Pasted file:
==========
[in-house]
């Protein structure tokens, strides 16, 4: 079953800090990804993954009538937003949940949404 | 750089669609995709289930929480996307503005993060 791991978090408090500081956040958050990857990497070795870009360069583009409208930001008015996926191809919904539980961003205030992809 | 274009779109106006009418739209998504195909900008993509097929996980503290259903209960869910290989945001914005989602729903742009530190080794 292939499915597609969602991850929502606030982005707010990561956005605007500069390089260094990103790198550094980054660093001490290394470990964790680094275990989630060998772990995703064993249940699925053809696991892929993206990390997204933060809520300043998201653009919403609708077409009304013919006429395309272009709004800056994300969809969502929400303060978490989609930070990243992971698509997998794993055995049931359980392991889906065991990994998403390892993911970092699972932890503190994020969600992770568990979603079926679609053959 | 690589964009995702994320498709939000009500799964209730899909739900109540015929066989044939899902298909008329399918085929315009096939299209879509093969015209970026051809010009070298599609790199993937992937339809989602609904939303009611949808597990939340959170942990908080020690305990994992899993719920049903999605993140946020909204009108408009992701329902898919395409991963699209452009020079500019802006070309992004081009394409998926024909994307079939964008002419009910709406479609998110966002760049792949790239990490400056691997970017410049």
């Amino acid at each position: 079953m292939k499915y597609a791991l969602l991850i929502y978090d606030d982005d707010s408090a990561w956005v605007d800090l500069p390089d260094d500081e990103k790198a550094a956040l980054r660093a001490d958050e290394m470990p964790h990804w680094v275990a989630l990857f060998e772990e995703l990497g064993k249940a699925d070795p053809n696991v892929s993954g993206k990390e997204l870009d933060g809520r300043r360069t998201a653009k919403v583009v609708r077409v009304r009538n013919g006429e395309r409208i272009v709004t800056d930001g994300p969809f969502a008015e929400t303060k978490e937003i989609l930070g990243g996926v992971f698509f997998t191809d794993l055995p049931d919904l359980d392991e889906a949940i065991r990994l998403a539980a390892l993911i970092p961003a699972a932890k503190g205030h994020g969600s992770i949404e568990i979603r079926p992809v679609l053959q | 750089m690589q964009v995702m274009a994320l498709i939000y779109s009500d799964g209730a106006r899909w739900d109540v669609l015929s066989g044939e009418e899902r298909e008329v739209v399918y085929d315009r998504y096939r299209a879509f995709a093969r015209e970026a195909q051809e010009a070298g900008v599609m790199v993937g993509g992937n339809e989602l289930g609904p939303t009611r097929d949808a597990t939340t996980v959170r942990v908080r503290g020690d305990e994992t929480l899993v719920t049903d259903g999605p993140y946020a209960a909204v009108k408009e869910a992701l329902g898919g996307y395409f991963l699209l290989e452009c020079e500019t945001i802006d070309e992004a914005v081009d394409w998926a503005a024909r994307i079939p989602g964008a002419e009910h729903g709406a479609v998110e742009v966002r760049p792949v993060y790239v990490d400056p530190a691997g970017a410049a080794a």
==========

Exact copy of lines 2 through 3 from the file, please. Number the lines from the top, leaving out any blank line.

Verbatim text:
């Protein structure tokens, strides 16, 4: 079953800090990804993954009538937003949940949404 | 750089669609995709289930929480996307503005993060 791991978090408090500081956040958050990857990497070795870009360069583009409208930001008015996926191809919904539980961003205030992809 | 274009779109106006009418739209998504195909900008993509097929996980503290259903209960869910290989945001914005989602729903742009530190080794 292939499915597609969602991850929502606030982005707010990561956005605007500069390089260094990103790198550094980054660093001490290394470990964790680094275990989630060998772990995703064993249940699925053809696991892929993206990390997204933060809520300043998201653009919403609708077409009304013919006429395309272009709004800056994300969809969502929400303060978490989609930070990243992971698509997998794993055995049931359980392991889906065991990994998403390892993911970092699972932890503190994020969600992770568990979603079926679609053959 | 690589964009995702994320498709939000009500799964209730899909739900109540015929066989044939899902298909008329399918085929315009096939299209879509093969015209970026051809010009070298599609790199993937992937339809989602609904939303009611949808597990939340959170942990908080020690305990994992899993719920049903999605993140946020909204009108408009992701329902898919395409991963699209452009020079500019802006070309992004081009394409998926024909994307079939964008002419009910709406479609998110966002760049792949790239990490400056691997970017410049």
């Amino acid at each position: 079953m292939k499915y597609a791991l969602l991850i929502y978090d606030d982005d707010s408090a990561w956005v605007d800090l500069p390089d260094d500081e990103k790198a550094a956040l980054r660093a001490d958050e290394m470990p964790h990804w680094v275990a989630l990857f060998e772990e995703l990497g064993k249940a699925d070795p053809n696991v892929s993954g993206k990390e997204l870009d933060g809520r300043r360069t998201a653009k919403v583009v609708r077409v009304r009538n013919g006429e395309r409208i272009v709004t800056d930001g994300p969809f969502a008015e929400t303060k978490e937003i989609l930070g990243g996926v992971f698509f997998t191809d794993l055995p049931d919904l359980d392991e889906a949940i065991r990994l998403a539980a390892l993911i970092p961003a699972a932890k503190g205030h994020g969600s992770i949404e568990i979603r079926p992809v679609l053959q | 750089m690589q964009v995702m274009a994320l498709i939000y779109s009500d799964g209730a106006r899909w739900d109540v669609l015929s066989g044939e009418e899902r298909e008329v739209v399918y085929d315009r998504y096939r299209a879509f995709a093969r015209e970026a195909q051809e010009a070298g900008v599609m790199v993937g993509g992937n339809e989602l289930g609904p939303t009611r097929d949808a597990t939340t996980v959170r942990v908080r503290g020690d305990e994992t929480l899993v719920t049903d259903g999605p993140y946020a209960a909204v009108k408009e869910a992701l329902g898919g996307y395409f991963l699209l290989e452009c020079e500019t945001i802006d070309e992004a914005v081009d394409w998926a503005a024909r994307i079939p989602g964008a002419e009910h729903g709406a479609v998110e742009v966002r760049p792949v993060y790239v990490d400056p530190a691997g970017a410049a080794a």